November 2, 2007
On October 28, a UK paper, the Observer, published an exposé on child labour in India, revealing that clothes bearing the GapKids label were being made by children as young as 10 years old. The bonded labourers were reportedly working 16 hours a day for no pay in filthy working conditions.
According to Gap, the order was placed by one of its vendors in an unauthorized subcontract facility. When Gap learned of the situation, it stopped the work order and prevented the product from being sold in its stores.
Gap says that the children are now under the care of the local government. It also says that the vendor will be required to provide the displaced child labourers with access to schooling and job training, pay them an ongoing wage and guarantee them jobs as soon as they reach the legal working age. Gap says it will work with the local government and the Global March Against Child Labour to ensure that the vendor fulfills these obligations.
To date, Gap has not confirmed whether the vendor has agreed to take these actions, or what it will do if the vendor fails to do so.
Gap has also called an "urgent meeting" with all of its suppliers in the region to "reinforce [their] policies" prohibiting child labour. Gap says it will "continue to work with the government, NGOs, trade unions, and other stakeholder organizations in an effort to end the use of child labour."
With 90 code compliance staff around the world, Gap has made a substantial investment in monitoring labour practices in its global supply chain. In MSN’s experience, Gap is also more willing to respond to reports of worker rights abuses and to engage with unions and NGOs on how to eliminate them than most of its competitors.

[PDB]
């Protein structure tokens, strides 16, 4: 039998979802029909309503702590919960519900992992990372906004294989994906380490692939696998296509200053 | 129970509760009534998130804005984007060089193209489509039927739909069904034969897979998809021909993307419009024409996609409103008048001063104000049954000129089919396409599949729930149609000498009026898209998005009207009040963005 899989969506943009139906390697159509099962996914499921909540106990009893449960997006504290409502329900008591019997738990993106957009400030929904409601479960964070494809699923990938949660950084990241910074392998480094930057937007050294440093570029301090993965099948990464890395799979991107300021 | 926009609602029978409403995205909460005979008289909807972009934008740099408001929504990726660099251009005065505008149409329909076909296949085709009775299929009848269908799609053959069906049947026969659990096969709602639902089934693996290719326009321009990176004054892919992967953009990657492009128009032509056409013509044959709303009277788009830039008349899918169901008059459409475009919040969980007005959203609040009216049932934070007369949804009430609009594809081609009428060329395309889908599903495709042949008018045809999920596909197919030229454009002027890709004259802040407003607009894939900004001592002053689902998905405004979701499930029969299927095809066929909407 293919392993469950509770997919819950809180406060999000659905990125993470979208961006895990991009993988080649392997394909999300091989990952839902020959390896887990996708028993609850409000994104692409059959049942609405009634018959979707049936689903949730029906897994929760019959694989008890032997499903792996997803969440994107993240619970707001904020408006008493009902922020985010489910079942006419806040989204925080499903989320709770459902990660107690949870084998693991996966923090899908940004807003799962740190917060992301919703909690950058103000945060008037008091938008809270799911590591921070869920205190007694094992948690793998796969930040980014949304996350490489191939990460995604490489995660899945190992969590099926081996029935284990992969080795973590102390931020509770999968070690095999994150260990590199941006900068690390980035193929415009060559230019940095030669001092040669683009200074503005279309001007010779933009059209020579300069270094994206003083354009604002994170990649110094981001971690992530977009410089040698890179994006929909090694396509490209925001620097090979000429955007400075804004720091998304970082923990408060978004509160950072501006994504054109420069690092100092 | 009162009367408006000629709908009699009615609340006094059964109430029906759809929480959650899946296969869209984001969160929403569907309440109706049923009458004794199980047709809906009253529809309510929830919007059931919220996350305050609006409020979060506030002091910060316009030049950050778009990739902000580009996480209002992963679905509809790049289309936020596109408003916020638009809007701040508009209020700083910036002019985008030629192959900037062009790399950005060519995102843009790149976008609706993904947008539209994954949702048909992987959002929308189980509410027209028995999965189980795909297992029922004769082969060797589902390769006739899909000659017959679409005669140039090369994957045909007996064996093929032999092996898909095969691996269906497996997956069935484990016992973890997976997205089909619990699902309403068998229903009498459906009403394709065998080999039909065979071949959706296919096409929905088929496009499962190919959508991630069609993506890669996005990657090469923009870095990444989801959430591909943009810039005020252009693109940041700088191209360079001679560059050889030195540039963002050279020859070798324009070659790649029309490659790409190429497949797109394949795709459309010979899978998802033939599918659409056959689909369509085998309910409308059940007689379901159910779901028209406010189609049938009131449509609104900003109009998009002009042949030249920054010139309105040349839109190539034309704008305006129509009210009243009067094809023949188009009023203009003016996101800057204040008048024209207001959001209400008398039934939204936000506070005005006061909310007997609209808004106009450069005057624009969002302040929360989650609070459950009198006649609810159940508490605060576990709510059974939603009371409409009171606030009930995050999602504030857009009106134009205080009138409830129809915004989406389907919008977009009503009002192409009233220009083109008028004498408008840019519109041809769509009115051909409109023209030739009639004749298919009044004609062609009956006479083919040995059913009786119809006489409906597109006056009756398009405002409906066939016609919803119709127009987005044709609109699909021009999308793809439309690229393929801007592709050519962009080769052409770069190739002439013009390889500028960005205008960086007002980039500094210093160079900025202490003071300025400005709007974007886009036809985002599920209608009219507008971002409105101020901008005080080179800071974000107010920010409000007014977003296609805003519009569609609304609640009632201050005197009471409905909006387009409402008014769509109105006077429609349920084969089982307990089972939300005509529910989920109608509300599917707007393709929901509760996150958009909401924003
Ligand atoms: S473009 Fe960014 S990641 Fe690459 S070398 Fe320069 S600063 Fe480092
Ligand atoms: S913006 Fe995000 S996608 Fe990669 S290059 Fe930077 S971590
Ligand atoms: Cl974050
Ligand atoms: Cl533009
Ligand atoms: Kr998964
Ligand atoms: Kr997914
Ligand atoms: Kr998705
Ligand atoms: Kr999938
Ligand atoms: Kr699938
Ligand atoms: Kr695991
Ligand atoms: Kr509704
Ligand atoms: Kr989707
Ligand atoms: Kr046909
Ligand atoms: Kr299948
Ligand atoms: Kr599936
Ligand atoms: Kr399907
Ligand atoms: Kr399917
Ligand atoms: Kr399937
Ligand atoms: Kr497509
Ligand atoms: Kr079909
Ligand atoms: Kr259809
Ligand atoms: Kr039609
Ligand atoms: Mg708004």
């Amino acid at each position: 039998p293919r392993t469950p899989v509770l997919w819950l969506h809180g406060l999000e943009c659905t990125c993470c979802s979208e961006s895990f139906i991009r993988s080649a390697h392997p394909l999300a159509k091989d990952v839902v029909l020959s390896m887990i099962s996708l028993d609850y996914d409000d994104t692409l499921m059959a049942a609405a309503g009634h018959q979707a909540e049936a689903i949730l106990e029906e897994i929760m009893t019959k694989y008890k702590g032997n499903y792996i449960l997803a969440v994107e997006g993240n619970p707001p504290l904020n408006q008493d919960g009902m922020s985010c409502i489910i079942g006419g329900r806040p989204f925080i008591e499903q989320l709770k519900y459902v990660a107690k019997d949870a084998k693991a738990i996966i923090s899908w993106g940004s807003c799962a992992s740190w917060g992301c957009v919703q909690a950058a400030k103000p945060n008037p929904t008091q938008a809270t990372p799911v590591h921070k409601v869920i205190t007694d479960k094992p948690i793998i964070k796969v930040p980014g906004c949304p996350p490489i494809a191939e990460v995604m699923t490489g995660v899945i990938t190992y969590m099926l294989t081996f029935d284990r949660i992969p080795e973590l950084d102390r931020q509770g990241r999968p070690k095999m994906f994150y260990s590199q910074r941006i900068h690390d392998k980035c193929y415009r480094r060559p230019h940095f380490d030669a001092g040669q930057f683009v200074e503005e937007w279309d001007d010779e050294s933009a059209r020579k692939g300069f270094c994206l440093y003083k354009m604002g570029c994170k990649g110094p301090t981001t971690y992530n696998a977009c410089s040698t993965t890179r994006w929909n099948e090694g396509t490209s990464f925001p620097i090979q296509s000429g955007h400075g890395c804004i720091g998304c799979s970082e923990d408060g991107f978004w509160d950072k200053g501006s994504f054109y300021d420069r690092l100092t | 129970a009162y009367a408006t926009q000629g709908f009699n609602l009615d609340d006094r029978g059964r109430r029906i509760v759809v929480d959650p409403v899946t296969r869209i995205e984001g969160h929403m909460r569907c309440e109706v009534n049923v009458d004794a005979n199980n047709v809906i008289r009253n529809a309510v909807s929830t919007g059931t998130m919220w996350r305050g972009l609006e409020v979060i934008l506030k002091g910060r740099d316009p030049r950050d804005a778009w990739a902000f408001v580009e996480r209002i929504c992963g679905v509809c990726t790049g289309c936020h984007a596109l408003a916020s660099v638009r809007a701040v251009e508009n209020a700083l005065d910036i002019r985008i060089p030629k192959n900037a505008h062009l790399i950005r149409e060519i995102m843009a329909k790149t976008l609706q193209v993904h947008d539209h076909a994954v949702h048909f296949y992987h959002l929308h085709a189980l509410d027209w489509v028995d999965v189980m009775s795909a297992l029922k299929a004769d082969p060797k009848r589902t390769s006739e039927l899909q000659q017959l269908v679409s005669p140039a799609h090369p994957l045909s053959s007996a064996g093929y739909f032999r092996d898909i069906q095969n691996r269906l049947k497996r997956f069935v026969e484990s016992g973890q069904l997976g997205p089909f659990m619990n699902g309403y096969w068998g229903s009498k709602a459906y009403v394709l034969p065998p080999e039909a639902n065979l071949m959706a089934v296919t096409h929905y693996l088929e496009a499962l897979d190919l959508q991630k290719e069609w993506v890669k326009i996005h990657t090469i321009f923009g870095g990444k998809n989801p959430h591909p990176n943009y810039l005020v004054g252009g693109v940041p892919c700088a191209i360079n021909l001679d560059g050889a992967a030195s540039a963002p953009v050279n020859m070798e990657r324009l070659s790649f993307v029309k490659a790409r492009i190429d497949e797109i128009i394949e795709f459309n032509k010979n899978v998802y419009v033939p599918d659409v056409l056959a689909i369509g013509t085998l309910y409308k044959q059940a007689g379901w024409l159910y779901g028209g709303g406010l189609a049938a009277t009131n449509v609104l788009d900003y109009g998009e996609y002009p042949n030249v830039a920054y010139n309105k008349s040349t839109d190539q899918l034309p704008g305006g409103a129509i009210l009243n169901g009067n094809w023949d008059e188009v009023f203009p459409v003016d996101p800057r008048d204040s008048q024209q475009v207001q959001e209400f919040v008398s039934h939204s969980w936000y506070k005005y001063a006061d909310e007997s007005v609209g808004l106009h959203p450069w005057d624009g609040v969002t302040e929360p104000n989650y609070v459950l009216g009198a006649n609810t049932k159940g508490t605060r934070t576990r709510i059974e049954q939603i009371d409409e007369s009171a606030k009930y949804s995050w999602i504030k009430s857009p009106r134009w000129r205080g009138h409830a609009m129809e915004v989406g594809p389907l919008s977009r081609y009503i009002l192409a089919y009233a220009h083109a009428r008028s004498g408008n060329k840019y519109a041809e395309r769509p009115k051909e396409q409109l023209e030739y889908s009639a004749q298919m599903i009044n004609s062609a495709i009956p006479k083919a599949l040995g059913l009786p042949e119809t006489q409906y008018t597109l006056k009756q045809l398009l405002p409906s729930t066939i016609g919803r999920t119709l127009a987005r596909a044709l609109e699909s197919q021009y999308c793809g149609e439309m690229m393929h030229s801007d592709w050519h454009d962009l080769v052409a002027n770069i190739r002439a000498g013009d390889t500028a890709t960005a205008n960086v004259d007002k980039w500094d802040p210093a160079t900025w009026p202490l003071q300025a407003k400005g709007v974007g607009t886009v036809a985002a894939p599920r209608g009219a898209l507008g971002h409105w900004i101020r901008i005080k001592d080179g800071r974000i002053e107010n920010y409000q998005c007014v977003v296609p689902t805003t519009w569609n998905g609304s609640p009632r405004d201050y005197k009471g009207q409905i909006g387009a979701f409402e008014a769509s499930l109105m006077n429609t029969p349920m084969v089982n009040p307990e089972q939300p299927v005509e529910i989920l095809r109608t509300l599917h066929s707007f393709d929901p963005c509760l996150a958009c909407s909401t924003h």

So what went wrong?
Although factory monitoring is necessary, it is not sufficient. Audits by compliance staff or commercial auditing firms hired by brand buyers are notoriously ineffective at detecting worker rights abuses or unauthorized subcontracting, and are not designed to uncover the root causes of persistent code and legal violations.
In the current highly competitive free trade environment, Gap and other apparel brands are shifting their orders to countries like India where labour costs are lowest, enforcement of labour laws is weak, and subcontracting to unregulated sewing workshops that exploit children is common.
Constant pressure by the brand buyers on their suppliers to lower their prices, coupled with instability in order volumes, is also encouraging them to take as many orders as are available at any given moment, then subcontract work in order to meet deadlines.
Brand buyers therefore have a responsibility to ensure that their sourcing and purchasing practices don’t encourage sweatshop abuses and child labour.
To ensure that none of their products are being made in sweatshops or by child and/or bonded labour, Gap and other retailers and brands buying from India need to tackle the underlying causes of these abuses. MSN is therefore calling on Gap and all other brands and retailers whose apparel products are made in India to do the following:
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